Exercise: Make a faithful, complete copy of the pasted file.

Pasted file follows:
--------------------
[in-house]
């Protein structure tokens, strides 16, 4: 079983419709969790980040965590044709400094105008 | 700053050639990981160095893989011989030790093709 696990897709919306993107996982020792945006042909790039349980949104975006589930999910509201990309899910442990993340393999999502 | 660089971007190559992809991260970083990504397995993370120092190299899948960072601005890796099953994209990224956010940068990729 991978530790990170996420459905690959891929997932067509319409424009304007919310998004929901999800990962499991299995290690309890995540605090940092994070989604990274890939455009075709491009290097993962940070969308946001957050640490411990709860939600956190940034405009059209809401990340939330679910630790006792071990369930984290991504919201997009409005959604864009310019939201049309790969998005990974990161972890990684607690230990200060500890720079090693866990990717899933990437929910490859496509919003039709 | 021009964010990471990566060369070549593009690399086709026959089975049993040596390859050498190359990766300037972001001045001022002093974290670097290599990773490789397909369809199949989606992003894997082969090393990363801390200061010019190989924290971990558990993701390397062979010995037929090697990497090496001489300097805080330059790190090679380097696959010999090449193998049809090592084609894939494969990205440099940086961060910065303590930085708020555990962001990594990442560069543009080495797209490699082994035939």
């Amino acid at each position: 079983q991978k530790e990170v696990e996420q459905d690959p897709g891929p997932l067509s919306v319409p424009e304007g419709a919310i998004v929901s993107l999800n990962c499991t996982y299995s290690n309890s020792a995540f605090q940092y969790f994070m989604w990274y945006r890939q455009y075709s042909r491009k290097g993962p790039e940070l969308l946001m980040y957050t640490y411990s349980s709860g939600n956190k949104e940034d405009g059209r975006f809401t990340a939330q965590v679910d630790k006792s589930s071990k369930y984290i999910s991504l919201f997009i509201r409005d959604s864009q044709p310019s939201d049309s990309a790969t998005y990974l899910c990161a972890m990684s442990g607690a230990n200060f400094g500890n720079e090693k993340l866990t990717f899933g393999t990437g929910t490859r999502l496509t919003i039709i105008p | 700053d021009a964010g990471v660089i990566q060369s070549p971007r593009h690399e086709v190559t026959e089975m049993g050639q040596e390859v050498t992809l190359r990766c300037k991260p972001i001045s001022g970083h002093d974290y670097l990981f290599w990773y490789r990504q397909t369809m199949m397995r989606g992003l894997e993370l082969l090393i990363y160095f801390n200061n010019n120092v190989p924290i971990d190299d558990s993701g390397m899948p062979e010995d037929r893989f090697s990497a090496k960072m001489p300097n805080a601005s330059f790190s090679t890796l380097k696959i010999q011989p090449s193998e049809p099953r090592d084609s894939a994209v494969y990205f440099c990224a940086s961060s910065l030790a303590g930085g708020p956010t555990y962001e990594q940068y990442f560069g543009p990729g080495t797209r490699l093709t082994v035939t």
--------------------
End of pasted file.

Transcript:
[in-house]
């Protein structure tokens, strides 16, 4: 079983419709969790980040965590044709400094105008 | 700053050639990981160095893989011989030790093709 696990897709919306993107996982020792945006042909790039349980949104975006589930999910509201990309899910442990993340393999999502 | 660089971007190559992809991260970083990504397995993370120092190299899948960072601005890796099953994209990224956010940068990729 991978530790990170996420459905690959891929997932067509319409424009304007919310998004929901999800990962499991299995290690309890995540605090940092994070989604990274890939455009075709491009290097993962940070969308946001957050640490411990709860939600956190940034405009059209809401990340939330679910630790006792071990369930984290991504919201997009409005959604864009310019939201049309790969998005990974990161972890990684607690230990200060500890720079090693866990990717899933990437929910490859496509919003039709 | 021009964010990471990566060369070549593009690399086709026959089975049993040596390859050498190359990766300037972001001045001022002093974290670097290599990773490789397909369809199949989606992003894997082969090393990363801390200061010019190989924290971990558990993701390397062979010995037929090697990497090496001489300097805080330059790190090679380097696959010999090449193998049809090592084609894939494969990205440099940086961060910065303590930085708020555990962001990594990442560069543009080495797209490699082994035939």
């Amino acid at each position: 079983q991978k530790e990170v696990e996420q459905d690959p897709g891929p997932l067509s919306v319409p424009e304007g419709a919310i998004v929901s993107l999800n990962c499991t996982y299995s290690n309890s020792a995540f605090q940092y969790f994070m989604w990274y945006r890939q455009y075709s042909r491009k290097g993962p790039e940070l969308l946001m980040y957050t640490y411990s349980s709860g939600n956190k949104e940034d405009g059209r975006f809401t990340a939330q965590v679910d630790k006792s589930s071990k369930y984290i999910s991504l919201f997009i509201r409005d959604s864009q044709p310019s939201d049309s990309a790969t998005y990974l899910c990161a972890m990684s442990g607690a230990n200060f400094g500890n720079e090693k993340l866990t990717f899933g393999t990437g929910t490859r999502l496509t919003i039709i105008p | 700053d021009a964010g990471v660089i990566q060369s070549p971007r593009h690399e086709v190559t026959e089975m049993g050639q040596e390859v050498t992809l190359r990766c300037k991260p972001i001045s001022g970083h002093d974290y670097l990981f290599w990773y490789r990504q397909t369809m199949m397995r989606g992003l894997e993370l082969l090393i990363y160095f801390n200061n010019n120092v190989p924290i971990d190299d558990s993701g390397m899948p062979e010995d037929r893989f090697s990497a090496k960072m001489p300097n805080a601005s330059f790190s090679t890796l380097k696959i010999q011989p090449s193998e049809p099953r090592d084609s894939a994209v494969y990205f440099c990224a940086s961060s910065l030790a303590g930085g708020p956010t555990y962001e990594q940068y990442f560069g543009p990729g080495t797209r490699l093709t082994v035939t």